Hopes for some form of citizen oversight of the Bay Area Rapid Transit District police department died for the year when Oakland Assemblymember Sandré Swanson abruptly withdrew his proposed state authorization legislation.
The proposed legislation—AB 1586—will now go through the regular legislative process of committee assignment and possible hearings next year. If passed by the Legislature and signed into law by the governor, the changes proposed in AB 1586 would now not go into effect until January of 2011.
A spokesperson for BART said that Swanson withdrew the legislation after legislative leaders “did not agree to provide a waiver” to allow Swanson’s bill to be rushed through at the end of this year’s legislative session. Such waivers of regular legislative rules were needed because the bill was brought to the Legislature after the deadline for the introduction of bills.
Last month, in response to community outrage over the Jan. 1 shooting death of 21-year-old BART passenger Oscar Grant by then-BART police officer Johannes Mehserle, the BART Board unanimously passed a plan that would provide oversight and disciplinary recommendation to the BART police force by a board-hired police auditor and a citizen police review panel. Legislation is needed for BART to implement its oversight plan, because the BART charter—originally set up by the Legislature—does not currently allow the civilian police oversight sought by the BART Board.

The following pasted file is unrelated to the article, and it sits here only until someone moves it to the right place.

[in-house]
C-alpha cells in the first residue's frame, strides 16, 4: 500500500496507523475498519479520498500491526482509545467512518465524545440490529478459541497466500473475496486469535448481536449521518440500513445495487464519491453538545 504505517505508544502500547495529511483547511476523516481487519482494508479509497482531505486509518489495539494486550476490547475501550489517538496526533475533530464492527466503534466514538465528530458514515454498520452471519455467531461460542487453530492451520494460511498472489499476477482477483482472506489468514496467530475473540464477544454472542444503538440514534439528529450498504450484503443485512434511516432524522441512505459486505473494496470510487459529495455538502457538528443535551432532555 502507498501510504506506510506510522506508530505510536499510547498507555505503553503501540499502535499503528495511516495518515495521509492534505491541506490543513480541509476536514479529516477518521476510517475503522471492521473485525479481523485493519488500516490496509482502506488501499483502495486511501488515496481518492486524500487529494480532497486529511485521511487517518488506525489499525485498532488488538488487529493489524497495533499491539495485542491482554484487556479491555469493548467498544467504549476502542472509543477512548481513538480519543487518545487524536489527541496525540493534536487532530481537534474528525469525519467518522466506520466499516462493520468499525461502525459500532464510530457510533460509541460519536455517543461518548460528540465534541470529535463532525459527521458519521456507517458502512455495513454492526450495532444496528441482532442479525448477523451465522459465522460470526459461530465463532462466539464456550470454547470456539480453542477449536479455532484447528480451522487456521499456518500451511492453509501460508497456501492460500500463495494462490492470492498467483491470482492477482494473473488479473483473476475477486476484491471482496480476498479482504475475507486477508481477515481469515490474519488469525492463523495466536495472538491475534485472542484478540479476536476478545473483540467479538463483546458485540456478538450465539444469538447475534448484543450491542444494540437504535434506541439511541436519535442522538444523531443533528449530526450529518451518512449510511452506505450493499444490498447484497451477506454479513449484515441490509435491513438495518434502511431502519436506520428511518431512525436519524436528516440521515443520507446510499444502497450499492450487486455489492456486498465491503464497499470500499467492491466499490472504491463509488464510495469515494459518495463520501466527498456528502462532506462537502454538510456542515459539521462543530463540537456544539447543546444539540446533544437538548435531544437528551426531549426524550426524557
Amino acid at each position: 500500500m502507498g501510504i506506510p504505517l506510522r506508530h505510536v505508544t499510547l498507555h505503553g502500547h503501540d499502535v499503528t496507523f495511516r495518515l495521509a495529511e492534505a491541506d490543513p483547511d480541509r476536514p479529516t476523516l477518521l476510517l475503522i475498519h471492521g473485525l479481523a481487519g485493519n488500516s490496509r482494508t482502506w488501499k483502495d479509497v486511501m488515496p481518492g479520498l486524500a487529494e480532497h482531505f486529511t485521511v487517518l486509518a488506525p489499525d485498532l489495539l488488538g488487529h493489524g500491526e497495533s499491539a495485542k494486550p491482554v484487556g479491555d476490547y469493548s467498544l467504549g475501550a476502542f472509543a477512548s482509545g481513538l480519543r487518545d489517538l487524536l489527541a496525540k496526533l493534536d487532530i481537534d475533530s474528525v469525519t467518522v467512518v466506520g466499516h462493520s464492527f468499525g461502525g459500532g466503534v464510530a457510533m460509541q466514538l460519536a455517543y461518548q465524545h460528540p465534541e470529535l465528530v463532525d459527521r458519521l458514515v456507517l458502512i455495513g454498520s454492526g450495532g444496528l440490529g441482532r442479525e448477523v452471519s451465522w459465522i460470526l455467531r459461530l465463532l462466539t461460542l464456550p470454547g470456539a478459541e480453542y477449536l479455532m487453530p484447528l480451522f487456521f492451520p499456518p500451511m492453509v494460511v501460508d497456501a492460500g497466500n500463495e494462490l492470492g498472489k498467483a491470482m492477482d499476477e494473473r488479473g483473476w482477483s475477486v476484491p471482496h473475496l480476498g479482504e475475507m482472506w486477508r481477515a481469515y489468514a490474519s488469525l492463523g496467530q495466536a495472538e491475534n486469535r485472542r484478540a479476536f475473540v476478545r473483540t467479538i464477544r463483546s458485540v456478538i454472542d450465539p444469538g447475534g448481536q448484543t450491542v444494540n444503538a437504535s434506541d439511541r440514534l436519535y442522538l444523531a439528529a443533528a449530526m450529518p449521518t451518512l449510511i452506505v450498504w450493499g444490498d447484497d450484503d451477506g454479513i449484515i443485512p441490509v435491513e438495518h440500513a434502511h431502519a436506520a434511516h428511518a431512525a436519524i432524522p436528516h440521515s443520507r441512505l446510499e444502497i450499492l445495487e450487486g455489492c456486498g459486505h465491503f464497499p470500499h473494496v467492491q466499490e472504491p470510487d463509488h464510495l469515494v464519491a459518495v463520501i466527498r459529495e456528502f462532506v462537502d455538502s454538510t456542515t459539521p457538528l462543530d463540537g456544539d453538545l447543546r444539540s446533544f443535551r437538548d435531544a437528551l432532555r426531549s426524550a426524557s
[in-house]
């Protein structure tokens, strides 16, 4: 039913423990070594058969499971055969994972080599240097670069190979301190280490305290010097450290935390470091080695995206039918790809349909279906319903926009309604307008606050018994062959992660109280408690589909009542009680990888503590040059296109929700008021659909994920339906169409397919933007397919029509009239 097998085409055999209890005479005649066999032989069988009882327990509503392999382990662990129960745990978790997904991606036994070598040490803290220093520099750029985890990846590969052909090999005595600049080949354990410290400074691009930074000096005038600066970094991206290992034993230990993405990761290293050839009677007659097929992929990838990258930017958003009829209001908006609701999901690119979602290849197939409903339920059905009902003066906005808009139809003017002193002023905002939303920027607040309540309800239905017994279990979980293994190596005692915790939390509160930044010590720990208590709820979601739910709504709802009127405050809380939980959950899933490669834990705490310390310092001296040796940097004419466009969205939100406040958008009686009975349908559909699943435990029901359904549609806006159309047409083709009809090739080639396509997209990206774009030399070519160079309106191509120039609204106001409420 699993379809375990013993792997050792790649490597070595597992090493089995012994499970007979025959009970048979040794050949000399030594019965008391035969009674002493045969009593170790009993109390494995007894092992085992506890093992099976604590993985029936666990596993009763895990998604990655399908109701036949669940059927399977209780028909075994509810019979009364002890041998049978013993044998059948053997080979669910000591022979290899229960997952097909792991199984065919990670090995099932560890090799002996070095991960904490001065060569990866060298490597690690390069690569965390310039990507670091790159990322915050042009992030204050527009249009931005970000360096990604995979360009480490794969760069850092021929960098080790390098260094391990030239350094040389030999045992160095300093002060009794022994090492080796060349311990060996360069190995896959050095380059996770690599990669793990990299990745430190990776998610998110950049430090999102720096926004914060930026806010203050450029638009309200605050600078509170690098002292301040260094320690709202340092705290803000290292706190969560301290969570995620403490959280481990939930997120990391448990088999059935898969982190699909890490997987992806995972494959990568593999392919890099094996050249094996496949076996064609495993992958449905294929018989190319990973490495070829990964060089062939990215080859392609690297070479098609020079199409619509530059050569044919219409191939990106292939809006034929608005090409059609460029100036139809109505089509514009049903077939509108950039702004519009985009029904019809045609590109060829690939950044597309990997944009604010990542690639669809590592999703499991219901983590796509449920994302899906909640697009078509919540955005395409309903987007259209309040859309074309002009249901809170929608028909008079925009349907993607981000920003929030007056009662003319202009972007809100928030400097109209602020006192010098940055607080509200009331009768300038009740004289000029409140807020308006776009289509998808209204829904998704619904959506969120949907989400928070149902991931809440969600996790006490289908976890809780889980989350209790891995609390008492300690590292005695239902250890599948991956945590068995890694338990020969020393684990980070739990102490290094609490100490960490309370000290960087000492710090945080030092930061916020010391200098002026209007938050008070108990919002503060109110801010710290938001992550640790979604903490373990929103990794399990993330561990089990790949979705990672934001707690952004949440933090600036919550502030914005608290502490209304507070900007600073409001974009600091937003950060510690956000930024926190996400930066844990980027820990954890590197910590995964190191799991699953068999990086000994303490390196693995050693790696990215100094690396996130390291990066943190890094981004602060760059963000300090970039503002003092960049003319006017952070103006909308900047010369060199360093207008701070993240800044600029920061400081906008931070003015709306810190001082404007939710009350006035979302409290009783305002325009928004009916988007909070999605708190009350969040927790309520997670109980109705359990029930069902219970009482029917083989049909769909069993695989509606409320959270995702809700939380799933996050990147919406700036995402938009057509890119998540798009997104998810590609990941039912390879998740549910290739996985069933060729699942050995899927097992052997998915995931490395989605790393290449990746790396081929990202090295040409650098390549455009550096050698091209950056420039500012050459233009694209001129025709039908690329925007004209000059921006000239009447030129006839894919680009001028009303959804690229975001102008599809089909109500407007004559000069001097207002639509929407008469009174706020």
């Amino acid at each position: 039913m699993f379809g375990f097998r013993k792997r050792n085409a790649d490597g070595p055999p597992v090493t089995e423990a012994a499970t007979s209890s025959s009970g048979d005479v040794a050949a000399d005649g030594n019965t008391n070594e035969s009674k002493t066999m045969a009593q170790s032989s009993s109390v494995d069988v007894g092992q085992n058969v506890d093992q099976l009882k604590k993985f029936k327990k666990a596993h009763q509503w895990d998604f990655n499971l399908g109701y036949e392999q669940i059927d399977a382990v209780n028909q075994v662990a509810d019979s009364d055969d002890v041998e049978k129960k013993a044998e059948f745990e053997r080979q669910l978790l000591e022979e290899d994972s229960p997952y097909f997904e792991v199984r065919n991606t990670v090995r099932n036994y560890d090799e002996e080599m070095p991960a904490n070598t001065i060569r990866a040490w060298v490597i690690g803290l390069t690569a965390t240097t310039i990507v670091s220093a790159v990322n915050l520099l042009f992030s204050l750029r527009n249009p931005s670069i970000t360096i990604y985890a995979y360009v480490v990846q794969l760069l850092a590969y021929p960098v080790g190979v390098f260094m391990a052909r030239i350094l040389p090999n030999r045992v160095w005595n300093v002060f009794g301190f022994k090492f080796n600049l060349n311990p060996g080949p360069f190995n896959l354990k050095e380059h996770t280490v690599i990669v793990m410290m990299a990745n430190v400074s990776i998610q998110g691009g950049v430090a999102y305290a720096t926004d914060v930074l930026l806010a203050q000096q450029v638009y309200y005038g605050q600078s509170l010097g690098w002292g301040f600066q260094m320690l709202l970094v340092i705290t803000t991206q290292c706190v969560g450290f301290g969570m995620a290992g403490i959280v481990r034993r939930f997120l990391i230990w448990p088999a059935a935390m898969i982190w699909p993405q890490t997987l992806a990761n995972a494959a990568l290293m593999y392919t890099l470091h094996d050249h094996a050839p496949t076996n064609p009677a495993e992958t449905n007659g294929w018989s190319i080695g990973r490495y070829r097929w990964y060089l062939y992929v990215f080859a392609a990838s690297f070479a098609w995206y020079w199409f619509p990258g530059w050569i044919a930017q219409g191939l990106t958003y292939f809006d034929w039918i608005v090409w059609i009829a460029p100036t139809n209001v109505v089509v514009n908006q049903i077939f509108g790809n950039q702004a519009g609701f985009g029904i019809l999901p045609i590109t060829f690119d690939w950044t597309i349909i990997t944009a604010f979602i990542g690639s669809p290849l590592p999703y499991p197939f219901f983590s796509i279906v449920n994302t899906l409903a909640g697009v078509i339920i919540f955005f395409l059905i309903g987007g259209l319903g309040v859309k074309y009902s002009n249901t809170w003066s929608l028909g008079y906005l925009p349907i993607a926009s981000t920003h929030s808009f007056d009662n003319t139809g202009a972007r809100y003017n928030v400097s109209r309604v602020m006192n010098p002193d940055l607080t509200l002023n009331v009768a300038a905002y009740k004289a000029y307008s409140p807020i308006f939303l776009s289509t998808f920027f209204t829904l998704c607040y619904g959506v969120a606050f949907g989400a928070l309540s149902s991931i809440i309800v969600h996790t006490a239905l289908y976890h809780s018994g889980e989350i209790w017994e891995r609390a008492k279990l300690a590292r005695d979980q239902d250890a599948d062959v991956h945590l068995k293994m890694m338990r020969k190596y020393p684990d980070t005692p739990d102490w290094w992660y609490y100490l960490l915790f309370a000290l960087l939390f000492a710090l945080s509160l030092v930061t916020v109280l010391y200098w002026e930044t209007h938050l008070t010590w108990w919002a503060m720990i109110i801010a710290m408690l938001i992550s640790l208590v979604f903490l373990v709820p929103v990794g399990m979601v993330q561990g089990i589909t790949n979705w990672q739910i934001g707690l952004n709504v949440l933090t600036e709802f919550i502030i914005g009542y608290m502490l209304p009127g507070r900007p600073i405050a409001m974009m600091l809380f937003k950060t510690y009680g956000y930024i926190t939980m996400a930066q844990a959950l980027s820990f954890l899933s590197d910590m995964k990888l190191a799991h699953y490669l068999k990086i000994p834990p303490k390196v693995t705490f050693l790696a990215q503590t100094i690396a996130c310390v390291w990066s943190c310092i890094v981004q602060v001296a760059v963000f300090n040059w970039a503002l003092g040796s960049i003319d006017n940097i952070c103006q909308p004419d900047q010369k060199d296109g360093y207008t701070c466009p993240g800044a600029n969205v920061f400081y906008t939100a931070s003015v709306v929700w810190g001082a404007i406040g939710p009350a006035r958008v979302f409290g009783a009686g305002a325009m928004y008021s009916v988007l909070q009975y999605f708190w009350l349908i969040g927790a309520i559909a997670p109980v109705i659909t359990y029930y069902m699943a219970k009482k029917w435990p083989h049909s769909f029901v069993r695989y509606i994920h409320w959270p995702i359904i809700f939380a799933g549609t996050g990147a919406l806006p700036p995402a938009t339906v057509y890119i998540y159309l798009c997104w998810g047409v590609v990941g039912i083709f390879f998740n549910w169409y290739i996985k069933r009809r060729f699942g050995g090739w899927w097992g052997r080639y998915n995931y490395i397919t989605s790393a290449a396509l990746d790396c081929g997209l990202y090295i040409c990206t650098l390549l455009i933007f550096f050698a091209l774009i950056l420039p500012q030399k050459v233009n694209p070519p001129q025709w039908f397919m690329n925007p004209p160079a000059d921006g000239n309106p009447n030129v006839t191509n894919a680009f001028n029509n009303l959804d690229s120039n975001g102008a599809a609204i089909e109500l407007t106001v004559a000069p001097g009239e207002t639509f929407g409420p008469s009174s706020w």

Meanwhile, BART media representative Linton Johnson confirmed that a controversial amendment made to AB 1586 would eliminate the provision in the BART oversight plan to allow a two-thirds majority of the BART Board to override a police punishment decision by the BART general manager and police chief. That board override ability was struck when a passage (“The board may also recommend the appropriate level of discipline for any district police officer against whom a citizen complaint has been sustained”) was taken out of the proposed BART police oversight bill.
Deletion of the board override provision caused several key community leaders—including Oakland Nation of Islam head, Minister Keith Muhammad, and representatives of the Oscar Grant family—to withdraw their support for the BART police oversight legislation.
Linton said by telephone this week that even with the board override passage taken out, AB 1586 represents “two-thirds of a loaf,” and added that, if the Legislature passes the bill next year, the board override provision could be put back in at a later date.
Whose decision it was to take out the board override passage is still in dispute.
During an Aug. 27 meeting of the BART Board of Directors, in an audio tape of the meeting posted on the website of the San Francisco Independent Media Center (indybay.org), BART General Manager Dorothy Dugger and at least one unidentified board member can be heard saying that the provision had been struck by Swanson.